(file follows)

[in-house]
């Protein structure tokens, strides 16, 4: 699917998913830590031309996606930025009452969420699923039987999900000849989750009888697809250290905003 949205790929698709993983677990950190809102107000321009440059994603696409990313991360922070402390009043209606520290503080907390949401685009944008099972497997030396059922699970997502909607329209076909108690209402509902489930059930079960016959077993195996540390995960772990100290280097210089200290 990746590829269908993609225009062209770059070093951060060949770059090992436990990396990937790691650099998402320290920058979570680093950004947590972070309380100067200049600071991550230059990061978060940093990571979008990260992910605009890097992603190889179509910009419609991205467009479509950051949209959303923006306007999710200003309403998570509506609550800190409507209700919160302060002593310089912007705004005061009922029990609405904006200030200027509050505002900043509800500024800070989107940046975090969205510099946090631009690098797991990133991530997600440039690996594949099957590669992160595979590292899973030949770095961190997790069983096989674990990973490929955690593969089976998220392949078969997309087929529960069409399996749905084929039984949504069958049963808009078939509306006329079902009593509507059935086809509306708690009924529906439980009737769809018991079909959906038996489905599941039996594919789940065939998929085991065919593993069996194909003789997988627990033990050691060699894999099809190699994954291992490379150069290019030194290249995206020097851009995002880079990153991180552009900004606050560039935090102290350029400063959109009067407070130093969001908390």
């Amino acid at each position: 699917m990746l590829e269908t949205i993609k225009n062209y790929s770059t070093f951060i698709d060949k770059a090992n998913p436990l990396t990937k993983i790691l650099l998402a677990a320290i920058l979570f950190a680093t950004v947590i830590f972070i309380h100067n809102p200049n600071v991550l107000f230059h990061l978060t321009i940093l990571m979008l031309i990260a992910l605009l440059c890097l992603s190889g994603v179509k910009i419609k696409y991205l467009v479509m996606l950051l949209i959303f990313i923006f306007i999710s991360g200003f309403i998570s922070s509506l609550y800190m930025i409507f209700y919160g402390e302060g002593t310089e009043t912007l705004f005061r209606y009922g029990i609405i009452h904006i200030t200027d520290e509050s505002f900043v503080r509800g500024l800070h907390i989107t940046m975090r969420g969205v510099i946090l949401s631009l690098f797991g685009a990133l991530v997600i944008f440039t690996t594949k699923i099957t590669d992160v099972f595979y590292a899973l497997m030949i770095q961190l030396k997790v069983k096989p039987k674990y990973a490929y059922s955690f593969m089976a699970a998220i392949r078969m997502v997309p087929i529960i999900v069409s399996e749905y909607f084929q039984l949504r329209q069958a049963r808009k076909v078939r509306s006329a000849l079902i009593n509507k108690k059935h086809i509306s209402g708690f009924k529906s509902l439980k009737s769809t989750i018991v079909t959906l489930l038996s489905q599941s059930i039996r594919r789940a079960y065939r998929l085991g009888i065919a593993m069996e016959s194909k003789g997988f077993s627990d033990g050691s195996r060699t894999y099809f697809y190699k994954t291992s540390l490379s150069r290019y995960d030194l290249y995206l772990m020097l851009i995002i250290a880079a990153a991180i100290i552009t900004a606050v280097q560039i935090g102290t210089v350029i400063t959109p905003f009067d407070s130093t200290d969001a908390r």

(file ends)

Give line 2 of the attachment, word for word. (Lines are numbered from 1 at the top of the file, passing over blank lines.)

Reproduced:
């Protein structure tokens, strides 16, 4: 699917998913830590031309996606930025009452969420699923039987999900000849989750009888697809250290905003 949205790929698709993983677990950190809102107000321009440059994603696409990313991360922070402390009043209606520290503080907390949401685009944008099972497997030396059922699970997502909607329209076909108690209402509902489930059930079960016959077993195996540390995960772990100290280097210089200290 990746590829269908993609225009062209770059070093951060060949770059090992436990990396990937790691650099998402320290920058979570680093950004947590972070309380100067200049600071991550230059990061978060940093990571979008990260992910605009890097992603190889179509910009419609991205467009479509950051949209959303923006306007999710200003309403998570509506609550800190409507209700919160302060002593310089912007705004005061009922029990609405904006200030200027509050505002900043509800500024800070989107940046975090969205510099946090631009690098797991990133991530997600440039690996594949099957590669992160595979590292899973030949770095961190997790069983096989674990990973490929955690593969089976998220392949078969997309087929529960069409399996749905084929039984949504069958049963808009078939509306006329079902009593509507059935086809509306708690009924529906439980009737769809018991079909959906038996489905599941039996594919789940065939998929085991065919593993069996194909003789997988627990033990050691060699894999099809190699994954291992490379150069290019030194290249995206020097851009995002880079990153991180552009900004606050560039935090102290350029400063959109009067407070130093969001908390």